An archaeological discovery in Israel is making a lot of headlines – and perhaps causing some Bible naysayers to scratch their heads in embarrassment.
Haaretz, The New York Times, and Fox News are just some of the news outlets reporting that a rare clay seal mark and a 2,600-year-old stone stamp bearing biblical names have been found in Jerusalem's City of David. The seal stamp – about the size of a fingernail – is also referred to as a "bulla" and was something used to authenticate documents or items.
"Seven bullas have been found over the years of characters in the Bible," apologist and author Dr. Frank Turek said Tuesday on American Family Radio. "The newest find is someone obscure: his name is 'Nathan-Melech,' an assistant to King Josiah – and you can read his name in 2 Kings 23:11."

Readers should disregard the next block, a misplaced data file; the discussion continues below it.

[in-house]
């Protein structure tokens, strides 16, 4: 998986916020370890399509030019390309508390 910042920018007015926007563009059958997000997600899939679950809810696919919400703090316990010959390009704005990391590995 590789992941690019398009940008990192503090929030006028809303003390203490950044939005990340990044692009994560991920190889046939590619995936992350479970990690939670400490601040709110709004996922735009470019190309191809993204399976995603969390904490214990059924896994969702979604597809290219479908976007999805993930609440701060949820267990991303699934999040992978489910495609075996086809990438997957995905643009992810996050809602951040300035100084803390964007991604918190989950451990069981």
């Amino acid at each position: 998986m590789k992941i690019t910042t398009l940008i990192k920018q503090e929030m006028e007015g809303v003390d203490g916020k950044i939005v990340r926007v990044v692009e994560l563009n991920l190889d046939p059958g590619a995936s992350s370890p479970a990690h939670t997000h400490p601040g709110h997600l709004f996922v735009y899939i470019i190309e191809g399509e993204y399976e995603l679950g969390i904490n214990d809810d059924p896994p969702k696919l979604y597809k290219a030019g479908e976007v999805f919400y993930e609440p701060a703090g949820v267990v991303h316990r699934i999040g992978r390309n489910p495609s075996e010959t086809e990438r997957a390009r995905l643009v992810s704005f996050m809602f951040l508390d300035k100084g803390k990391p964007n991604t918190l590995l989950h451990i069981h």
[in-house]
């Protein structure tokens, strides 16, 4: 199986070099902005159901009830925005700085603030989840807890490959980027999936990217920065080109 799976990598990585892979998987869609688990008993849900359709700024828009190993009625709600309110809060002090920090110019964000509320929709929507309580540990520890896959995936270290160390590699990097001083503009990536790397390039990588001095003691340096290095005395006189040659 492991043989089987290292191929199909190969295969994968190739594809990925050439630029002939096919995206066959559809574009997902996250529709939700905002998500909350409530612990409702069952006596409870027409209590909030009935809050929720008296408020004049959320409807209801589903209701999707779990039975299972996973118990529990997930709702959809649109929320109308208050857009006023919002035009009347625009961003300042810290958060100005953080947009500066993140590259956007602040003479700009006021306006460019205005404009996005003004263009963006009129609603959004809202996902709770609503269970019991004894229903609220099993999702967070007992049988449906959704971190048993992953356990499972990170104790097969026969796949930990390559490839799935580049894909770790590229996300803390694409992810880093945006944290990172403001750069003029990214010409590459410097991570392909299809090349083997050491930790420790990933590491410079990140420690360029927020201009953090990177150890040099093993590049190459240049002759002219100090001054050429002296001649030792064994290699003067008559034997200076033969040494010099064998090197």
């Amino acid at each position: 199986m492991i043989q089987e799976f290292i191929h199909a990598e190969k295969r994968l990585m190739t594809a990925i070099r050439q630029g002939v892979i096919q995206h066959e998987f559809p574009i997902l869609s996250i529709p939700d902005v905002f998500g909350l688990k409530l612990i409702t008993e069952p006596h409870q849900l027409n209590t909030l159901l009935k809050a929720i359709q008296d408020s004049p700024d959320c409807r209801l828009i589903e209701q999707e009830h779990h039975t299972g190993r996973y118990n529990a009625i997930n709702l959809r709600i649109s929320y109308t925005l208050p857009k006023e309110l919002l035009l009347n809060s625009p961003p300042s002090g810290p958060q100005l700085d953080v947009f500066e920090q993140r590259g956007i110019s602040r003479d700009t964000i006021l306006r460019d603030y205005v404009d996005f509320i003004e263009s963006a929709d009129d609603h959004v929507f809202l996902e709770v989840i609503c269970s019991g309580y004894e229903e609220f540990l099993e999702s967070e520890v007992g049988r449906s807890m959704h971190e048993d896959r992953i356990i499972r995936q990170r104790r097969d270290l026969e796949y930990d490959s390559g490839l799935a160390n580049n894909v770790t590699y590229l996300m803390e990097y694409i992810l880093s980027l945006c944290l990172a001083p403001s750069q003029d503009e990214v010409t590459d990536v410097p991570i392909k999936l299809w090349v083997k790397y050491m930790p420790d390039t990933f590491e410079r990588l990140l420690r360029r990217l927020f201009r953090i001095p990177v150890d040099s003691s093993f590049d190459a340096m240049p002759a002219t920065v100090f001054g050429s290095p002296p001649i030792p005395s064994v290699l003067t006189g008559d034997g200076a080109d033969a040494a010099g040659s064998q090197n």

The seal – pulled from the ground by Israeli archeologist Yuval Gadot – was the first archeological evidence of that biblical name.
"Some of the other ones [discovered earlier] include Isaiah the prophet and King Hezekiah," Turek continued.
He added that it certainly corroborates the fact that specific people in the Old Testament existed in the very spot expected, based on what the Bible says.
"The New York Times actually went into the political ramifications of this because the area known as the City of David – again, it's only a ten-acre peninsula – basically is considered East Jerusalem in Palestinian territory," he explained, "yet in reality that was the city of Jerusalem that goes all the way back to David."